School teaches how to count, but not much on money saving skills. It is never too early to teach financial skills and it does not have to be too strict.
Since parents are the most influential in children’s lives in the early years, you must wisely use activities to create a future of saving and giving.
Share this Image On Your Site
Teach these money lessons to your kids!
For toddlers up to 5 years old – Sometimes you can’t immediately buy the things you want
The lesson to be learned at this stage is “patience.” There will be times that you can’t immediately buy what you want. This is why housing loans and car loans have been created. And even with these loans, you still have to save up for the downpayment.
Kids at this age will learn that they have to save up for something they want. There are stories when parents take their kids to store to buy something. Kids expect that when they are taken in the shop, a treat will be bought for them. They might see something they want, but this does not mean that it will be immediately bought for them.
When you wait in line, discuss the importance of waiting. This teaches that they have to wait for their turn.
At home, have three jars marked SAVING, SHARING and SPENDING. Every time your child receives money as a birthday gift, and bao or a reward for house chores, ask your kid to equally divide the money among the three jars.
The Saving jar will be for something a bit expensive but achievable, the Sharing jar is for someone you know and the Spending jar is for small expenses such as candies and snacks.
Let your kid set a goal like a toy, but make sure they can afford to save up for it so it won’t be frustrating if the savings get too hard. Remember that the goal is teaching how to save up, and you want them to know the rewarding feeling of finally getting what they want after saving for it.
For 6 up to 10 years old – Make choices about how to spend the money
Stress the importance of spending wisely as being financial saving is not all about savings. Being financially intelligent is also spending wisely. If you go shopping with your kids, discuss how you choose the product you buy. Teach them that generic items may be the same with the branded ones, but they are cheaper.
During shopping, give them some money and let them buy something for themselves. Ask them if they can find similar items at a cheaper price.
For 11 up to 13 years old – The earlier you save, the faster your money can grow
After teaching how to save up, you can shift your lessons to investments. This is for setting up long term goals. Start by discussing compounding interest with specific numbers. You may use illustrations because this can be a bit tricky for young minds.
Make it clear that compounding interest is earning interest from the money you saved. It simple words, your saved money is growing.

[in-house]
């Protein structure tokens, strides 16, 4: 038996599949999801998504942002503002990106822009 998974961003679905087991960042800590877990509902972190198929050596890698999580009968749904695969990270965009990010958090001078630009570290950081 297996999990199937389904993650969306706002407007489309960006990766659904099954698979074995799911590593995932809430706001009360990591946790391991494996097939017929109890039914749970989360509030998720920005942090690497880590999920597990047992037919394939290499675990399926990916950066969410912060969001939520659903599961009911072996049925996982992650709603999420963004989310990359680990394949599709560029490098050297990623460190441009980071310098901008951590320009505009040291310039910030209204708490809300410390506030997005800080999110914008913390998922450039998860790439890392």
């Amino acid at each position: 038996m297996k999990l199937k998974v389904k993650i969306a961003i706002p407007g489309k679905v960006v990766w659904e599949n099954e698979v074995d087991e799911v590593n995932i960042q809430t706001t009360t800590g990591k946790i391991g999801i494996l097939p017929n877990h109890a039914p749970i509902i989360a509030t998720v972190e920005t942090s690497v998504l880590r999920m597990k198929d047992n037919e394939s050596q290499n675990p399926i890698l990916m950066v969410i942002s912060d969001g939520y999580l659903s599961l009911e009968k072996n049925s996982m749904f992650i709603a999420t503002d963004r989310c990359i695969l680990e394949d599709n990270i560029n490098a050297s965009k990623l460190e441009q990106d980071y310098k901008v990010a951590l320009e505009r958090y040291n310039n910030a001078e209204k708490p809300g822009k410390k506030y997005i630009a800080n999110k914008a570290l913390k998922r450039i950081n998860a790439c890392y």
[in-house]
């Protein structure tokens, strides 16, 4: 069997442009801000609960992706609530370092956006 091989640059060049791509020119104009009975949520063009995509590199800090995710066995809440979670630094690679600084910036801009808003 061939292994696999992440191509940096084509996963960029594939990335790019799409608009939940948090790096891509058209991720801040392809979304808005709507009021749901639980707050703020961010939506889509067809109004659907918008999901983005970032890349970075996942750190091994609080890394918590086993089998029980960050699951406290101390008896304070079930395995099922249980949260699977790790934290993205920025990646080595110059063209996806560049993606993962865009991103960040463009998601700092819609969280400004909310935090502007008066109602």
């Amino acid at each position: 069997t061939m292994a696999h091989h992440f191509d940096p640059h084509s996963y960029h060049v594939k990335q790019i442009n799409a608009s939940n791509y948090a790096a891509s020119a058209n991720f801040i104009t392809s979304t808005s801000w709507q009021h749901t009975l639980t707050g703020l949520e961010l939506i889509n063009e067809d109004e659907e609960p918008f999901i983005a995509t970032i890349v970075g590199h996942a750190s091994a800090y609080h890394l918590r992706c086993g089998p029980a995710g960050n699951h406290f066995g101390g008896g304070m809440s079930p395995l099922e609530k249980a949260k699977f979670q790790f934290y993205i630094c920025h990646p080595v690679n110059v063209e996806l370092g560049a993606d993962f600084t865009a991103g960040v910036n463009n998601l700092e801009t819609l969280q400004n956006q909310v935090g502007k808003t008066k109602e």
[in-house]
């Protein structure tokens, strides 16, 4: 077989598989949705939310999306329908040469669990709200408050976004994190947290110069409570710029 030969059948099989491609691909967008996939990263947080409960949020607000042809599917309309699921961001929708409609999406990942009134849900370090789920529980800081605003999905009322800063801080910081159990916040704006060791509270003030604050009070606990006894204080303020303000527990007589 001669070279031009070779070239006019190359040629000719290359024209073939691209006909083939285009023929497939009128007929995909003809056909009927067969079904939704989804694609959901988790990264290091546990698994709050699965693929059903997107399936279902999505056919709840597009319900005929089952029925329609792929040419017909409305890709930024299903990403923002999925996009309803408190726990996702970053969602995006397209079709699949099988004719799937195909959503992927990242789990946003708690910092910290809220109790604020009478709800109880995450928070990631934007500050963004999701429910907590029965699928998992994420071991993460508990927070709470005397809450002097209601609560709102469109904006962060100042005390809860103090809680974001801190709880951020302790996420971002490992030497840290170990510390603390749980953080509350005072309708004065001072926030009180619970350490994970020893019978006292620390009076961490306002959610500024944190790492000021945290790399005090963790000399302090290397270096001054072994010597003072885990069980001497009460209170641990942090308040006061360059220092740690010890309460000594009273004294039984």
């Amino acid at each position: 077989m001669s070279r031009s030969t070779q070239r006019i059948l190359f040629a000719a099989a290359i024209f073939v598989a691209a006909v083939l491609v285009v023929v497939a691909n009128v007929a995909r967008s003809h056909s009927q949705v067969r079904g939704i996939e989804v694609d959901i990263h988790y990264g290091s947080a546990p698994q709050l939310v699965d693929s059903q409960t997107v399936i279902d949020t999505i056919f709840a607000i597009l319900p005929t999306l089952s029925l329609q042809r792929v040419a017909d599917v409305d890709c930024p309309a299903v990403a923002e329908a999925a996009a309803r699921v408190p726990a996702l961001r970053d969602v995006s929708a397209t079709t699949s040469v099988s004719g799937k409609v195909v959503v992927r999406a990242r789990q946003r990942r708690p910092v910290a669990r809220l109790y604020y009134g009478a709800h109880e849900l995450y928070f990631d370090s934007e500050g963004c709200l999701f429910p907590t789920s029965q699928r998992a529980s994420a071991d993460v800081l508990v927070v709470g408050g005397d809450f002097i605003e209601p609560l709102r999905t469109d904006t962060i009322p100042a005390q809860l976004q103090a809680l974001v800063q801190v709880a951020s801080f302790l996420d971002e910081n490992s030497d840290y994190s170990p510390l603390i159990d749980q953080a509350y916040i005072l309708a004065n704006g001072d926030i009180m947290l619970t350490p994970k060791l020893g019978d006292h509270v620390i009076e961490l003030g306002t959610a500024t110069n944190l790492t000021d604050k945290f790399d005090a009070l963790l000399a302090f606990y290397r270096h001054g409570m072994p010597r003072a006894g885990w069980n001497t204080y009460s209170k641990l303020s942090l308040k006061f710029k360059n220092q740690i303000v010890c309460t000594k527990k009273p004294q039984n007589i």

Let your child use the online compound interest calculators. The calculator will serve as your illustration. Then let your child set a more expensive goal than the previous ones such as a toy. You can help your child open a bank account and show how much interest can be earned in a year.
For 14 to 18 years old – when considering college, be sure to compare how much each school costs
This is the time when you need to teach your children about choosing the college you can afford. Be honest on how much you can afford, but also encourage your child to look into offered financial aids, grants and scholarships. This way your children can create realistic goals.
There are various ways to finance college education. If you start talking about this with your ninth grader, you can make a plan together. How much loan will you need? Which scholarship can your child take? Will your child be willing to have part-time jobs?
For 18 and up – Use the credit card only if you are sure to settle the bill on time
At a young age, it is easy to slip into credit card debt. Credit score has long term effects. Your child must know the importance of credit history and the burden of losing control on spending habits. If you cosign your child’s credit card. Teach your kid how it will affect your credit score should there be late payments.
Look for a credit card together and consider the ones with low-interest rates and no annual fees. Teach your kids not to use up the credit limit for everyday expenses. As much as possible, charge on the credit card the emergency expenses.
Financial behavior is not easy to shape up. It takes years of practice, patience, and self-control. Teaching your kids how to save and spend wisely is a gift that they can use to their advantage for the rest of their lives.
Latest posts by Cash Mart (see all)
- 5 Questions to Ask About Maybank Personal Loan in Singapore - April 27, 2017
- Can You Really Save Money When Buying a Used Car? - April 26, 2017
- Valuable Facts on Standard Chartered Home Loan in Singapore - April 24, 2017
- Citibank Business Loan Limitations You May Not Know - April 19, 2017
- 3 Non-Bank Alternatives to Standard Chartered Business Loan in Singapore - April 17, 2017